Commercial roof surfaces can often be an intense complex of pipe networks, platforms, HVAC equipment, and increasingly, smart technology, that needs to be organized and strongly secured to the building rooftop as a vital part of proper building safety and function. Both in the past and even in the present, it is easy for building owners to feel either real or perceived financial pressures to cut corners or improvise some of this securing and organization by using relatively cheap and temporary means of supports to include impromptu wood blocks and scaffolding, concrete block and rope, and other loose materials. But all buildings are serious investments. The problem is that while temporarily effective, such measures often lead to greater costs and consequences rather quickly down the road.
There is a new technology on the scene in the roofing industry that has only started to scratch the surface in terms of the ways it can transform how roofing and construction work is performed, measured, and maintained. Spurred largely by the inception of Part 107 in August of 2016, the Federal Aviation Administration's Small UAS (Unmanned Aircraft System) Rule (14 CFR part 107), commercial drone operators can now own and fly a drone without the complexity of obtaining a pilot’s license. And that has made all the difference.
Silicon is the second most abundant element in our Earth’s crust, making it a frequent component of many construction materials including soils, clays, sands, cements, mortars, stuccos, and stone. It is not inherently dangerous as pure silicon, however a particular molecule of silicon can be lethal when inhaled: silicon dioxide. Silicon dioxide, also called silica, or known as quartz, is the major constituent of sand and is highly toxic in dust form. Freely breathing in finely divided crystalline silica can in fact cause such fatal diseases as silicosis, lung cancer, and some autoimmune diseases in high enough concentrations. Three types of common construction practices, for example, including sandblasting, cementing, jackhammering and/or rock drilling all expose a construction worker to this unique breathable threat.
When designing a school building, all safety and security measures must be taken into account in order to protect the lives and property of its occupants. In addition to limiting access to the campus through doors or gates, integrating security checkpoints into the flow of traffic and installing bollards where necessary, there are more recondite means of ensuring the integrity of the building and the safety of its users.
The summer season has arrived, and with it come additional health hazards in your work environments. Each year, thousands of workers exposed to extreme heat and/or humid conditions die or become ill from heat stress and other heat related illnesses. For this reason, it is important to be mindful of the signs and symptoms of heat stress and protect your (and your colleagues') health this summer. This is especially important while working in extreme environments such as rooftops, where there is little to no shade available for workers.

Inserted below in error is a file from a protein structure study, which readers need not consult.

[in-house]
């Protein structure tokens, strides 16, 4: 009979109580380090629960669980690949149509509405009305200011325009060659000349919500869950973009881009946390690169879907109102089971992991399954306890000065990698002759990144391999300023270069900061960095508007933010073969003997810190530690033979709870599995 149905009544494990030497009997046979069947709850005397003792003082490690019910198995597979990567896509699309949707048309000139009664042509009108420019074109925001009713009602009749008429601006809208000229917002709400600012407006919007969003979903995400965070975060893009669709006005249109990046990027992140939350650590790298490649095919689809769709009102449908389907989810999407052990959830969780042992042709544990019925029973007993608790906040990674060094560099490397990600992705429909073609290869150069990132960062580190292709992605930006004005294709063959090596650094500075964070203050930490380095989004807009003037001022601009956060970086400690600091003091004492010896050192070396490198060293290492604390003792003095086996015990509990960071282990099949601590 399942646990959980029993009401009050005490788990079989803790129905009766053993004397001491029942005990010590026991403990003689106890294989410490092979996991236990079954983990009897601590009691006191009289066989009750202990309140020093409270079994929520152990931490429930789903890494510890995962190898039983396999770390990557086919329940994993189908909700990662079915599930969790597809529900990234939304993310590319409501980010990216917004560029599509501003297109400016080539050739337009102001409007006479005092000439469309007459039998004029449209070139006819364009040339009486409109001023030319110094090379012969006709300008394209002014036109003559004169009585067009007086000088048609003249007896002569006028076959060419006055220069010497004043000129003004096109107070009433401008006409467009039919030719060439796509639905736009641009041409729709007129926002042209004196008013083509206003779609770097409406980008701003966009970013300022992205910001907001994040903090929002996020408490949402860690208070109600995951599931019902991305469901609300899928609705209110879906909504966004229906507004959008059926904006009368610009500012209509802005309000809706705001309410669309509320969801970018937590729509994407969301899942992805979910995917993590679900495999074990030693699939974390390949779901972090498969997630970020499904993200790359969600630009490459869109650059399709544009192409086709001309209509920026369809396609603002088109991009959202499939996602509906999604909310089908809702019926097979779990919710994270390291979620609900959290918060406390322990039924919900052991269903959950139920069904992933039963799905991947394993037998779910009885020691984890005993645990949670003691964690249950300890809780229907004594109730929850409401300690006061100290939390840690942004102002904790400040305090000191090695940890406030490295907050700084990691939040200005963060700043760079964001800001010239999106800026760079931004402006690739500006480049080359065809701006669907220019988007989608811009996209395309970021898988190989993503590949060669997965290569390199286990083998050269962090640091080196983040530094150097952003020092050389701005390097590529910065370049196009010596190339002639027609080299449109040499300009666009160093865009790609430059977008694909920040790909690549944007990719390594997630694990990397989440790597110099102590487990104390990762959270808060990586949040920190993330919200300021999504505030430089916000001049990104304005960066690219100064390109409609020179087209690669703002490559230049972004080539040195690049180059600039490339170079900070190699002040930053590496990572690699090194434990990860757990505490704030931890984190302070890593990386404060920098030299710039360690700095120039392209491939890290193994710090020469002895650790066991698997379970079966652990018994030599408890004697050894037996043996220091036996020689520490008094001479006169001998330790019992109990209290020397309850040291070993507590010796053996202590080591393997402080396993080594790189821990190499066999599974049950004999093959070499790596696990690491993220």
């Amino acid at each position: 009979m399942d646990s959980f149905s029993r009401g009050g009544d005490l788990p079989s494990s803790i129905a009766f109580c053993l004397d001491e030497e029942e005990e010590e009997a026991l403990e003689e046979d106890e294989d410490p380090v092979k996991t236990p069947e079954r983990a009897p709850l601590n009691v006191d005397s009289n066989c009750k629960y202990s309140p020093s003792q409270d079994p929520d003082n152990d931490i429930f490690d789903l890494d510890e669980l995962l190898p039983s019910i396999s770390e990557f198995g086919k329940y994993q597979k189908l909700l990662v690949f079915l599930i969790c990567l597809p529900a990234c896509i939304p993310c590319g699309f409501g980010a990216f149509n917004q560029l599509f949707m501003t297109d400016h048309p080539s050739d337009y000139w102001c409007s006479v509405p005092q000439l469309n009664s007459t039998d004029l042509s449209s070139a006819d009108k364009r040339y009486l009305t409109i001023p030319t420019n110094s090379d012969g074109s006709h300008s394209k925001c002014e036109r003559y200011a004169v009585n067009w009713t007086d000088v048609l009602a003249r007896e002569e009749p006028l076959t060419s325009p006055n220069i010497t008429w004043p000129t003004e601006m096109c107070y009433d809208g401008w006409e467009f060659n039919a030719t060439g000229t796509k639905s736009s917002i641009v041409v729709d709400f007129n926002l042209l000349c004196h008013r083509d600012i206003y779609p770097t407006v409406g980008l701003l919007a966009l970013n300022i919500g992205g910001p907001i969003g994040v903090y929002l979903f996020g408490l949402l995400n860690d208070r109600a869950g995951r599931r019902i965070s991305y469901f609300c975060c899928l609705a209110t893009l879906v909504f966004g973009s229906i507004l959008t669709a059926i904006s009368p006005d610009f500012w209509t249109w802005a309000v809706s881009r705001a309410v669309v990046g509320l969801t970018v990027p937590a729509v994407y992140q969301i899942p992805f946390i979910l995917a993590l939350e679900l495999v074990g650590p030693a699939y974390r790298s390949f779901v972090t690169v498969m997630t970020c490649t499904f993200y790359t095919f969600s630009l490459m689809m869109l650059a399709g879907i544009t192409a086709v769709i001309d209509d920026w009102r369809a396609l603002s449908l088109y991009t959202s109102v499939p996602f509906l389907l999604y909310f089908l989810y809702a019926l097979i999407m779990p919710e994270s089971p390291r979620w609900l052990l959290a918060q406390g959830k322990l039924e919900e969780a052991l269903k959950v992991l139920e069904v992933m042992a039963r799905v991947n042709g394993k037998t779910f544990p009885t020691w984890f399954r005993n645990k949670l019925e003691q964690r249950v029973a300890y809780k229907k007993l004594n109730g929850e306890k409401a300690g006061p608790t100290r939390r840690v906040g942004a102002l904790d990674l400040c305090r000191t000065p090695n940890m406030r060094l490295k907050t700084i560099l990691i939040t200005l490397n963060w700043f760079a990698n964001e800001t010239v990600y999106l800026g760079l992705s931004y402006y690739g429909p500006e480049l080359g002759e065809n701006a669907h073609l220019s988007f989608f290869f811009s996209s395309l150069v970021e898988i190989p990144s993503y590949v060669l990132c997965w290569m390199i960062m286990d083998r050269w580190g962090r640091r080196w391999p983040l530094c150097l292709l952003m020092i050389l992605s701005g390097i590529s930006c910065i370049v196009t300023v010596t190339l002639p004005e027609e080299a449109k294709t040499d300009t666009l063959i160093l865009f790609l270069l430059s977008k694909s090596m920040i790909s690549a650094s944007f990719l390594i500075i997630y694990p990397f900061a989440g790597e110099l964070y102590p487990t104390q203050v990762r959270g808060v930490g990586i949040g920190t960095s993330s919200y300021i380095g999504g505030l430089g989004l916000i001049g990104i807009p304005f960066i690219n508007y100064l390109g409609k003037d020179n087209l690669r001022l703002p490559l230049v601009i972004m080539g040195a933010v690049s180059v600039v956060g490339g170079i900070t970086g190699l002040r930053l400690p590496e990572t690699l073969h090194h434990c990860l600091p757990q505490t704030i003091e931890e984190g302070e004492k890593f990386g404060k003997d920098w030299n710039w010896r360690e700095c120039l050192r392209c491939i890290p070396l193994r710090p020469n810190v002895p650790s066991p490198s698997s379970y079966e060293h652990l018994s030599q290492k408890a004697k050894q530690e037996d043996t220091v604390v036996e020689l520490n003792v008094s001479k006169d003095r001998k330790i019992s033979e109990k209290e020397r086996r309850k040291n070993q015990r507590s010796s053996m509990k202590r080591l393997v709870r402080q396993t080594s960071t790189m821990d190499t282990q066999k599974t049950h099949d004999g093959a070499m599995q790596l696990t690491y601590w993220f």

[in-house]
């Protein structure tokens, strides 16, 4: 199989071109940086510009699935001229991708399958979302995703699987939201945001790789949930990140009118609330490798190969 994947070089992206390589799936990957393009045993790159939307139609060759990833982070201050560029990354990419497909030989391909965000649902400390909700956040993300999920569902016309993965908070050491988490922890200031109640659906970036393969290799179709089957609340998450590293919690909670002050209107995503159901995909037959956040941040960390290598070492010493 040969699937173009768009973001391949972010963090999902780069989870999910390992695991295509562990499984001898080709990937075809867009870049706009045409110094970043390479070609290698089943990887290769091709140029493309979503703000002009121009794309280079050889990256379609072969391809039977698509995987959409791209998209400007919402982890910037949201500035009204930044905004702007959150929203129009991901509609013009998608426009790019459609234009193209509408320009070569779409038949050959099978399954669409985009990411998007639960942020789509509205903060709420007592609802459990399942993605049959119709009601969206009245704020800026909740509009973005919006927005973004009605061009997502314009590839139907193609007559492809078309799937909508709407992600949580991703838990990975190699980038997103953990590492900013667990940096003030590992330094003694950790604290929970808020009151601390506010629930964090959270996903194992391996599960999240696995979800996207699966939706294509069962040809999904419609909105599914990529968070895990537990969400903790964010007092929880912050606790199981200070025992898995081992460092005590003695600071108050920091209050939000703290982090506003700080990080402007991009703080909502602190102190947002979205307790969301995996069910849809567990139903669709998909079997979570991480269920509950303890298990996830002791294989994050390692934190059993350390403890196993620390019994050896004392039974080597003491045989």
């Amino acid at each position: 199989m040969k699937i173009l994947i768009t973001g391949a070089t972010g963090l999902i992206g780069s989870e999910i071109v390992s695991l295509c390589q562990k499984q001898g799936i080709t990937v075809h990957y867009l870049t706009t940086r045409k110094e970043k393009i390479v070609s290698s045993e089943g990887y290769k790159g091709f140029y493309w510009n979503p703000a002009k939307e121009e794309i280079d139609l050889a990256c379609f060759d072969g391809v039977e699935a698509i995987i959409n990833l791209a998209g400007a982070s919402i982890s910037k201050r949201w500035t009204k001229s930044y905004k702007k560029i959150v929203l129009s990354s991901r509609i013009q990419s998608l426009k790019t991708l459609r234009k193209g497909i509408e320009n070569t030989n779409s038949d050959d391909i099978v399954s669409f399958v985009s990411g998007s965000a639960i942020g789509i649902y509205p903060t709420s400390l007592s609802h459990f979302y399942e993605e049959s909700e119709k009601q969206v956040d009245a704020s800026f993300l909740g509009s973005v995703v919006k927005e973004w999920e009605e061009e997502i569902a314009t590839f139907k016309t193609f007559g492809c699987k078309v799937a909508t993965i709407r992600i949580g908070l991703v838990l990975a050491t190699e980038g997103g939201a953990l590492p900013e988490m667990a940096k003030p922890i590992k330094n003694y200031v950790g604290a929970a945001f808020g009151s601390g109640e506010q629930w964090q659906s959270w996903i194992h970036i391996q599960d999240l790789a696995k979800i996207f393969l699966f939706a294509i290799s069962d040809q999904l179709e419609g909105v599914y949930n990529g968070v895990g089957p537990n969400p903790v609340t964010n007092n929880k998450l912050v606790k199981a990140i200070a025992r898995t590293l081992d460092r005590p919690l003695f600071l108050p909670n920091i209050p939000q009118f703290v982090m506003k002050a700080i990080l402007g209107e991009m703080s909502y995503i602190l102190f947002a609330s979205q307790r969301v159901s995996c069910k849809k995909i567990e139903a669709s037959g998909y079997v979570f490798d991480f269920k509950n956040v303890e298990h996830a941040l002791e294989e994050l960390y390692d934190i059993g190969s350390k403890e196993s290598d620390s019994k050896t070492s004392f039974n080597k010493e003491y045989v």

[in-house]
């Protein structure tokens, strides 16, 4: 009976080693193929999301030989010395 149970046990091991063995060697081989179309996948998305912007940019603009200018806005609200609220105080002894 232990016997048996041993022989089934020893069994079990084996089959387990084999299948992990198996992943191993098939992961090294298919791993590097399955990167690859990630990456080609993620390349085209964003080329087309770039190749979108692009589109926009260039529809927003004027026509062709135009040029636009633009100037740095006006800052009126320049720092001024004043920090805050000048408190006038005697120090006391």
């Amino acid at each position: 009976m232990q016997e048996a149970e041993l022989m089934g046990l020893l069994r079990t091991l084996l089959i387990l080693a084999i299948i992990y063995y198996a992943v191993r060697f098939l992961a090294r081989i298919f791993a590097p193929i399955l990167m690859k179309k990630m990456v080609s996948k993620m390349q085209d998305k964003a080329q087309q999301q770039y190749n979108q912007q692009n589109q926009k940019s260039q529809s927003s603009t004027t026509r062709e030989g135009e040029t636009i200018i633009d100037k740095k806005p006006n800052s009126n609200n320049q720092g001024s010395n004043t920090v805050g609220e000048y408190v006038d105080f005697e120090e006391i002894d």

If you have never received an OSHA fine, you may not realize what a nerve-wracking problem it can be to face. If money is no object, you may decide to simply pay the fine and move on with your business. However, how many business owners can honestly say that money is no object? In many cases, it may make since to contest the fine and see about resolving the citation. We’ve gathered a bit of information about this process so you can decide if it is the right step for you to take.
Topics: Roof Safety
So autumn has rolled in, bringing with it the cool mists and glowing leaves we associate with this time of year. Drizzling rains and some early frost bring with them dangers, though, which is why it’s a great time to discuss fall protection. No, not protection for this chilly season; we’re talking protection against falling from heights, the leading cause of deaths on construction jobs.
Topics: Roof Safety
For the first time in 25 years, the Occupational Safety and Health Administration (OSHA) has increased the fine amount for employers who are in violation of safety regulations – and it has increased these fines for maximum penalties by a whopping 78 percent.
Topics: Roof Safety
In May of this year, Roofing Magazine published, and hosted on their site, an “On My Mind” piece from our director of Sales, Marion McKnight. The article was intended to help bring to light potential risks associated with skylights so that building owners, asset management professionals, and anyone else involved in the purchasing decision for such a product could make a more informed decision. Unfortunately, there were some who did not appreciate our commentary and felt it was an attack on the use of skylights in general. This couldn’t be further from the truth. Besides my involvement with PHP Systems/Design, I am also the owner of a skylight manufacturing company, VTech Skylights, so, naturally, I would not encourage something to be written that would discourage the use of skylights.
Hurricane season on the Atlantic and Gulf coast runs from June 1st through November 30th each year. The peak of the season tends to be in August and September. What this means for building owners, operators, and maintenance professionals is that it's time to put in a bit of work with regards to building, roof, and equipment supports to make certain commercial buildings are prepared for the potential storms ahead. While every structure will have different steps that must be taken to protect it, we’ve put together a few points you may want to consider as you prepare for potential inclement weather.